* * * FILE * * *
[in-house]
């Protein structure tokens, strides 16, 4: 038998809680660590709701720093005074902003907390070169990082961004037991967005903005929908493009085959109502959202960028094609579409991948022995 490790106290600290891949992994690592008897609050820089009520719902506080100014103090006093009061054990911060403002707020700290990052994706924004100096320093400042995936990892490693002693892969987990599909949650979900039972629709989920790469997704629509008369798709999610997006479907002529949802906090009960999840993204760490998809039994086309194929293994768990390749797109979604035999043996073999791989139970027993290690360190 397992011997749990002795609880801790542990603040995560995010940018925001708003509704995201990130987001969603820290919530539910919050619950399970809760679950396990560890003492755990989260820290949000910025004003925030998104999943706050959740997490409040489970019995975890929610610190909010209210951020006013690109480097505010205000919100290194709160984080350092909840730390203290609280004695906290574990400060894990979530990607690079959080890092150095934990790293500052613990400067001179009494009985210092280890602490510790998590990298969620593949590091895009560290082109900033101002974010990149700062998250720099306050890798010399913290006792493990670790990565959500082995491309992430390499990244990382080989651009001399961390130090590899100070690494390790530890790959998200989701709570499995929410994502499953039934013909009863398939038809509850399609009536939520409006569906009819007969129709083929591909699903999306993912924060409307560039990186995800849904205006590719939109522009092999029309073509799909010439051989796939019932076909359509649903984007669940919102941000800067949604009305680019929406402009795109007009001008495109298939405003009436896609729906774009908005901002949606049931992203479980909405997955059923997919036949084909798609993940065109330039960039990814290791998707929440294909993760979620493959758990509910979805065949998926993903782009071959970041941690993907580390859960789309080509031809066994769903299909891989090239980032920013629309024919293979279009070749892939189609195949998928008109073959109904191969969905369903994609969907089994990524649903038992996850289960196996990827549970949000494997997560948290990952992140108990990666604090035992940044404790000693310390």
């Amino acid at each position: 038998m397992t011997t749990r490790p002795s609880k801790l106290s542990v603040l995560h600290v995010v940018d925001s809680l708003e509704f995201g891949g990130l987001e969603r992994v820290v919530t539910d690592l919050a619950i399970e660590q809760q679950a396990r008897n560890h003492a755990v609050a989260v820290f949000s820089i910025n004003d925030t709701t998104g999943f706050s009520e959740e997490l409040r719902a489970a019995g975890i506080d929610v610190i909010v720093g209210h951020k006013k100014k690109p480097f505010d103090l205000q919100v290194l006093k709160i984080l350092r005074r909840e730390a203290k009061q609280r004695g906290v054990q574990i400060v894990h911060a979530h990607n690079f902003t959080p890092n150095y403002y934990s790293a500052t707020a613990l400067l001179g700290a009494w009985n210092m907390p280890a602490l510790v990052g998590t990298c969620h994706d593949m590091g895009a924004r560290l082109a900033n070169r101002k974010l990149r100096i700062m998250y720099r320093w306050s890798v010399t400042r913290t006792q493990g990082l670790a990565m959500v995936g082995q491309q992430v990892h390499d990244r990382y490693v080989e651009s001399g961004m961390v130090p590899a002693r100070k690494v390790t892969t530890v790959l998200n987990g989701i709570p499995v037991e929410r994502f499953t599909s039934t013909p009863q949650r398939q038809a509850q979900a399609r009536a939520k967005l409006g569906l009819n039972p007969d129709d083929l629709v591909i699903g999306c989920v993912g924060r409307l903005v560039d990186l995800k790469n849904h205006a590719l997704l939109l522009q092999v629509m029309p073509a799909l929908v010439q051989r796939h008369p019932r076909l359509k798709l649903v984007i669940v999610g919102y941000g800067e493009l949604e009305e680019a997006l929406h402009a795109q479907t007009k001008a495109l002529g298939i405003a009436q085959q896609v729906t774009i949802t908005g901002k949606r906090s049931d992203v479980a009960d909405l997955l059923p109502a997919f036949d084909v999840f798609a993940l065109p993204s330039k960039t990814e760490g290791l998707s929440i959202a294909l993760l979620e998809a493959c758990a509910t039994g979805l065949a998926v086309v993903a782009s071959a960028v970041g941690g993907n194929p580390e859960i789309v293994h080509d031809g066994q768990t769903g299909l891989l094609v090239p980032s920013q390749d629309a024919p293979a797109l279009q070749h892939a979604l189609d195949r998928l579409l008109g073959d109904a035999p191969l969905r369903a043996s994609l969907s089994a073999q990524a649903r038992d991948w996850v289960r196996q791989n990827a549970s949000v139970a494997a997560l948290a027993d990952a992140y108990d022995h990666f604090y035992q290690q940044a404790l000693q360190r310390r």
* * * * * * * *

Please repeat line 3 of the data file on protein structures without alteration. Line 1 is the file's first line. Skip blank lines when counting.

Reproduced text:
């Amino acid at each position: 038998m397992t011997t749990r490790p002795s609880k801790l106290s542990v603040l995560h600290v995010v940018d925001s809680l708003e509704f995201g891949g990130l987001e969603r992994v820290v919530t539910d690592l919050a619950i399970e660590q809760q679950a396990r008897n560890h003492a755990v609050a989260v820290f949000s820089i910025n004003d925030t709701t998104g999943f706050s009520e959740e997490l409040r719902a489970a019995g975890i506080d929610v610190i909010v720093g209210h951020k006013k100014k690109p480097f505010d103090l205000q919100v290194l006093k709160i984080l350092r005074r909840e730390a203290k009061q609280r004695g906290v054990q574990i400060v894990h911060a979530h990607n690079f902003t959080p890092n150095y403002y934990s790293a500052t707020a613990l400067l001179g700290a009494w009985n210092m907390p280890a602490l510790v990052g998590t990298c969620h994706d593949m590091g895009a924004r560290l082109a900033n070169r101002k974010l990149r100096i700062m998250y720099r320093w306050s890798v010399t400042r913290t006792q493990g990082l670790a990565m959500v995936g082995q491309q992430v990892h390499d990244r990382y490693v080989e651009s001399g961004m961390v130090p590899a002693r100070k690494v390790t892969t530890v790959l998200n987990g989701i709570p499995v037991e929410r994502f499953t599909s039934t013909p009863q949650r398939q038809a509850q979900a399609r009536a939520k967005l409006g569906l009819n039972p007969d129709d083929l629709v591909i699903g999306c989920v993912g924060r409307l903005v560039d990186l995800k790469n849904h205006a590719l997704l939109l522009q092999v629509m029309p073509a799909l929908v010439q051989r796939h008369p019932r076909l359509k798709l649903v984007i669940v999610g919102y941000g800067e493009l949604e009305e680019a997006l929406h402009a795109q479907t007009k001008a495109l002529g298939i405003a009436q085959q896609v729906t774009i949802t908005g901002k949606r906090s049931d992203v479980a009960d909405l997955l059923p109502a997919f036949d084909v999840f798609a993940l065109p993204s330039k960039t990814e760490g290791l998707s929440i959202a294909l993760l979620e998809a493959c758990a509910t039994g979805l065949a998926v086309v993903a782009s071959a960028v970041g941690g993907n194929p580390e859960i789309v293994h080509d031809g066994q768990t769903g299909l891989l094609v090239p980032s920013q390749d629309a024919p293979a797109l279009q070749h892939a979604l189609d195949r998928l579409l008109g073959d109904a035999p191969l969905r369903a043996s994609l969907s089994a073999q990524a649903r038992d991948w996850v289960r196996q791989n990827a549970s949000v139970a494997a997560l948290a027993d990952a992140y108990d022995h990666f604090y035992q290690q940044a404790l000693q360190r310390r």